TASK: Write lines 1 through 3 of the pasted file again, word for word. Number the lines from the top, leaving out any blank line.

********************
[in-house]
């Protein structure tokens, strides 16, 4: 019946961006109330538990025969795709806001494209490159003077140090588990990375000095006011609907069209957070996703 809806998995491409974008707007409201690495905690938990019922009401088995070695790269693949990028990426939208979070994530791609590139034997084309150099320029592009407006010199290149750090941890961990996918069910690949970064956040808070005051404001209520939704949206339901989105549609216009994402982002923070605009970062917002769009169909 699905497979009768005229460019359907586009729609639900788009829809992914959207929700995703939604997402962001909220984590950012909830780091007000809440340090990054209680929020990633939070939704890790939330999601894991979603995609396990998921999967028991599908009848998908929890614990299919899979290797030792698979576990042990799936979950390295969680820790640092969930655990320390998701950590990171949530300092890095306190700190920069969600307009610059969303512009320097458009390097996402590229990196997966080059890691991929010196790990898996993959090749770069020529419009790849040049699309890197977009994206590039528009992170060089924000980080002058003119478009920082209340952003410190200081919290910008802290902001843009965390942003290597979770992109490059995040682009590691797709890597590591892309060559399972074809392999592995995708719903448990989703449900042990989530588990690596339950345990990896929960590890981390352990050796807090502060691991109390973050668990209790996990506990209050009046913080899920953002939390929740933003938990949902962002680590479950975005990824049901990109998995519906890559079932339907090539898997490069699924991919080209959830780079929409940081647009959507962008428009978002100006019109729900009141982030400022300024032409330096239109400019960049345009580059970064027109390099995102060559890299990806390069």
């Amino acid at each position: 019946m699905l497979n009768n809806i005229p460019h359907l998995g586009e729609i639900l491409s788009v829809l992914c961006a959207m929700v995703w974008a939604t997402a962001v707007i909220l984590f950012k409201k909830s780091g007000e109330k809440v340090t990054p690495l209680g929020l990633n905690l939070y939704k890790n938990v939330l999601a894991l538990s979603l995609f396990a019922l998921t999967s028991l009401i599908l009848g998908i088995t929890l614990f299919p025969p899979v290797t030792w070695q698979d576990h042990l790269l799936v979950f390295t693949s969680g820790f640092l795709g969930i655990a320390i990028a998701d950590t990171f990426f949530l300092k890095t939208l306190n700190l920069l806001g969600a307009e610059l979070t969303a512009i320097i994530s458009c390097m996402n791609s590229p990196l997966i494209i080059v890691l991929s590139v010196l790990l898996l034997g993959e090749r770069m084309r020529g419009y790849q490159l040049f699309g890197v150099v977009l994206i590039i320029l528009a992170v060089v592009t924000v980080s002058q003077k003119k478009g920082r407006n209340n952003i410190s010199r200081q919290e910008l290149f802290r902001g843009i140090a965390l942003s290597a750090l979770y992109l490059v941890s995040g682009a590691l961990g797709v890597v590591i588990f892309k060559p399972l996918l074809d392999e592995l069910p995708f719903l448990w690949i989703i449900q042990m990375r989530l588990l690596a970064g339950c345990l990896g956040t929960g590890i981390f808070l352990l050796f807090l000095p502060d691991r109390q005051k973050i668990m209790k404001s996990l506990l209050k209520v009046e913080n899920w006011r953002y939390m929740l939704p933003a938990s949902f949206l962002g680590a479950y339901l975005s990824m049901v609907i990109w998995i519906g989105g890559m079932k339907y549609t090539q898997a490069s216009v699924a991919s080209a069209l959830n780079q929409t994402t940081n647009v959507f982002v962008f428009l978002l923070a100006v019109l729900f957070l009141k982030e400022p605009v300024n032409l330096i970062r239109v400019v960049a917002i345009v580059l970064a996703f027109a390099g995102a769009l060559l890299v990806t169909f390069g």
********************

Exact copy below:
[in-house]
């Protein structure tokens, strides 16, 4: 019946961006109330538990025969795709806001494209490159003077140090588990990375000095006011609907069209957070996703 809806998995491409974008707007409201690495905690938990019922009401088995070695790269693949990028990426939208979070994530791609590139034997084309150099320029592009407006010199290149750090941890961990996918069910690949970064956040808070005051404001209520939704949206339901989105549609216009994402982002923070605009970062917002769009169909 699905497979009768005229460019359907586009729609639900788009829809992914959207929700995703939604997402962001909220984590950012909830780091007000809440340090990054209680929020990633939070939704890790939330999601894991979603995609396990998921999967028991599908009848998908929890614990299919899979290797030792698979576990042990799936979950390295969680820790640092969930655990320390998701950590990171949530300092890095306190700190920069969600307009610059969303512009320097458009390097996402590229990196997966080059890691991929010196790990898996993959090749770069020529419009790849040049699309890197977009994206590039528009992170060089924000980080002058003119478009920082209340952003410190200081919290910008802290902001843009965390942003290597979770992109490059995040682009590691797709890597590591892309060559399972074809392999592995995708719903448990989703449900042990989530588990690596339950345990990896929960590890981390352990050796807090502060691991109390973050668990209790996990506990209050009046913080899920953002939390929740933003938990949902962002680590479950975005990824049901990109998995519906890559079932339907090539898997490069699924991919080209959830780079929409940081647009959507962008428009978002100006019109729900009141982030400022300024032409330096239109400019960049345009580059970064027109390099995102060559890299990806390069």
């Amino acid at each position: 019946m699905l497979n009768n809806i005229p460019h359907l998995g586009e729609i639900l491409s788009v829809l992914c961006a959207m929700v995703w974008a939604t997402a962001v707007i909220l984590f950012k409201k909830s780091g007000e109330k809440v340090t990054p690495l209680g929020l990633n905690l939070y939704k890790n938990v939330l999601a894991l538990s979603l995609f396990a019922l998921t999967s028991l009401i599908l009848g998908i088995t929890l614990f299919p025969p899979v290797t030792w070695q698979d576990h042990l790269l799936v979950f390295t693949s969680g820790f640092l795709g969930i655990a320390i990028a998701d950590t990171f990426f949530l300092k890095t939208l306190n700190l920069l806001g969600a307009e610059l979070t969303a512009i320097i994530s458009c390097m996402n791609s590229p990196l997966i494209i080059v890691l991929s590139v010196l790990l898996l034997g993959e090749r770069m084309r020529g419009y790849q490159l040049f699309g890197v150099v977009l994206i590039i320029l528009a992170v060089v592009t924000v980080s002058q003077k003119k478009g920082r407006n209340n952003i410190s010199r200081q919290e910008l290149f802290r902001g843009i140090a965390l942003s290597a750090l979770y992109l490059v941890s995040g682009a590691l961990g797709v890597v590591i588990f892309k060559p399972l996918l074809d392999e592995l069910p995708f719903l448990w690949i989703i449900q042990m990375r989530l588990l690596a970064g339950c345990l990896g956040t929960g590890i981390f808070l352990l050796f807090l000095p502060d691991r109390q005051k973050i668990m209790k404001s996990l506990l209050k209520v009046e913080n899920w006011r953002y939390m929740l939704p933003a938990s949902f949206l962002g680590a479950y339901l975005s990824m049901v609907i990109w998995i519906g989105g890559m079932k339907y549609t090539q898997a490069s216009v699924a991919s080209a069209l959830n780079q929409t994402t940081n647009v959507f982002v962008f428009l978002l923070a100006v019109l729900f957070l009141k982030e400022p605009v300024n032409l330096i970062r239109v400019v960049a917002i345009v580059l970064a996703f027109a390099g995102a769009l060559l890299v990806t169909f390069g």